In addition, social norms tend to see women as emotional and nurturing, not objective, rational and ambitious, which are words used in association with men. Since successful leadership goes hand-in-hand with stereotypically male characteristics, there’s a perception that women are somehow unfit for the CEO role. On top of this, women CEOs are very rare, so investors have more uncertainty about performance and, when knowledge is missing, stereotypes fill in the gaps. That’s why Shropshire sees signaling theory at play.
“The seminal work on signaling theory was an economics paper on how employers make hiring decisions,” Shropshire explains. “A way to short-cut your screening process is to see where someone’s degree comes from. It provides a signal of unobservable characteristics.” In other words, the prestige of the degree implies an unobservable quality within the job applicant.
According to Shropshire, the gender of the CEO may also provide a signal about a firm. “There have been several previous studies that find a negative market reaction to the appointment of a female CEO. At the time the female CEO is announced, the stock price drops,” she says. “Those effects aren’t just to the firm that is announcing its female CEO. There are negative spill-over market effects for other female-led firms at the same time.”
Saving inc. with ink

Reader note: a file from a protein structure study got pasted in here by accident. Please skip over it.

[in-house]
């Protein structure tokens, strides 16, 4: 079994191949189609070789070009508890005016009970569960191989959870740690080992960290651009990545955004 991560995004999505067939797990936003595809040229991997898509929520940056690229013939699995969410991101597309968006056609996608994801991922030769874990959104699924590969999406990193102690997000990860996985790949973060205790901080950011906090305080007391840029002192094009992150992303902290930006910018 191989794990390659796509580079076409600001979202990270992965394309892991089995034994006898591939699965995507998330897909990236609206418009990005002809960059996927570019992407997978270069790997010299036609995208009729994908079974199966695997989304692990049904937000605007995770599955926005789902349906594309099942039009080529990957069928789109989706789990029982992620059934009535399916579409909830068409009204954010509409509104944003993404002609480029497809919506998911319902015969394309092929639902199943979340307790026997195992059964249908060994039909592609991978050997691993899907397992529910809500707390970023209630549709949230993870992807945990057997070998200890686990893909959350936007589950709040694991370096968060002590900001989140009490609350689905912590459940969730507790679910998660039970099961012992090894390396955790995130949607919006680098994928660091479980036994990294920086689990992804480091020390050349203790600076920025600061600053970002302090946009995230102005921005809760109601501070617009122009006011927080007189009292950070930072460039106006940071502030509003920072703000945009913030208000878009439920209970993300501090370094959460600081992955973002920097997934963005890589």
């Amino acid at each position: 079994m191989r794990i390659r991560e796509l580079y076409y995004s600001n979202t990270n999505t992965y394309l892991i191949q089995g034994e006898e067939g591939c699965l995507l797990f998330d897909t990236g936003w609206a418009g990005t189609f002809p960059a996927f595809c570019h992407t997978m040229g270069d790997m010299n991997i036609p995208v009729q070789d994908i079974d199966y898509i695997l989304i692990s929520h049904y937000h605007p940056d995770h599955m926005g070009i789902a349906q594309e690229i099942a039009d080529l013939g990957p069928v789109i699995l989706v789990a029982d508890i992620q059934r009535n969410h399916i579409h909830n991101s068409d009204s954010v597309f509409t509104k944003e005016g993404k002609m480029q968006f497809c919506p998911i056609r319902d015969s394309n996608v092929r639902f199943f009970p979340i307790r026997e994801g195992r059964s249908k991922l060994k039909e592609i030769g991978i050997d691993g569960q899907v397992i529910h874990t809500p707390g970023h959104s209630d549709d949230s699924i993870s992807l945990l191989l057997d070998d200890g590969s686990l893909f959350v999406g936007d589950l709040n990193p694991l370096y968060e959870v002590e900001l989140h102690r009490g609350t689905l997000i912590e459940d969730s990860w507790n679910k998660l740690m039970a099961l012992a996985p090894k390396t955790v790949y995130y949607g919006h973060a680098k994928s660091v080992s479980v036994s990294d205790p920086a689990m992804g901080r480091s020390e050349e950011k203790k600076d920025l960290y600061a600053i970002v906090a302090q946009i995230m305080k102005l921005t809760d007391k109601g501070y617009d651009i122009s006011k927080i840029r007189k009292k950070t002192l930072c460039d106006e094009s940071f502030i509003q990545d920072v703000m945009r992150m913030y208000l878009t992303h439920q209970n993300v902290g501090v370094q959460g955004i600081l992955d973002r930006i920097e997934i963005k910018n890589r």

Female CEOs garner far more media attention than their male counterparts, “and not for corporate performance and policy decisions alone,” Shropshire remarks in her paper. “For example, as Silicon Valley’s most prominent woman in a male-dominated profession, Yahoo CEO Marissa Mayer’s appearance, pregnancy and parenting are frequently discussed — yet these topics rarely surface for male CEOs.”
Given the scrutiny women chief executives endure, Shropshire wondered if having more public information through proactive impression management — a.k.a. public relations efforts — could moderate the shareholder activism these same women face. Her research showed that women-led firms do produce some 20 percent more press releases than male-led firms. What’s more, firms with a female CEO receive twice as much media coverage as firms led by a man. Both of these circumstances — the proactive PR and the media coverage — deflect some of the shareholder activism female-led firms receive.
She says this reflects signaling theory in action. “Fundamental to signaling theory is the idea that there is asymmetric information, meaning we don’t know unobservable characteristics about a firm, and that makes us more likely to draw on stereotypes,” Shropshire explains. Press releases and media coverage fill in those information gaps. “In both cases, they help offset that increased activism we find at the female-led firms.” — Betsy Loeff
Based on a working paper titled “The Glare of the Spotlight: Stereotypes of Female Leadership and Shareholder Activism,” by Christine Shropshire, associate professor of management at the W. P. Carey School of Business, Arizona State University, and Abbie G. Oliver, management doctoral student at the C. Herman and Mary Virginia Terry College of Business at the University of Georgia. — Betsy Loeff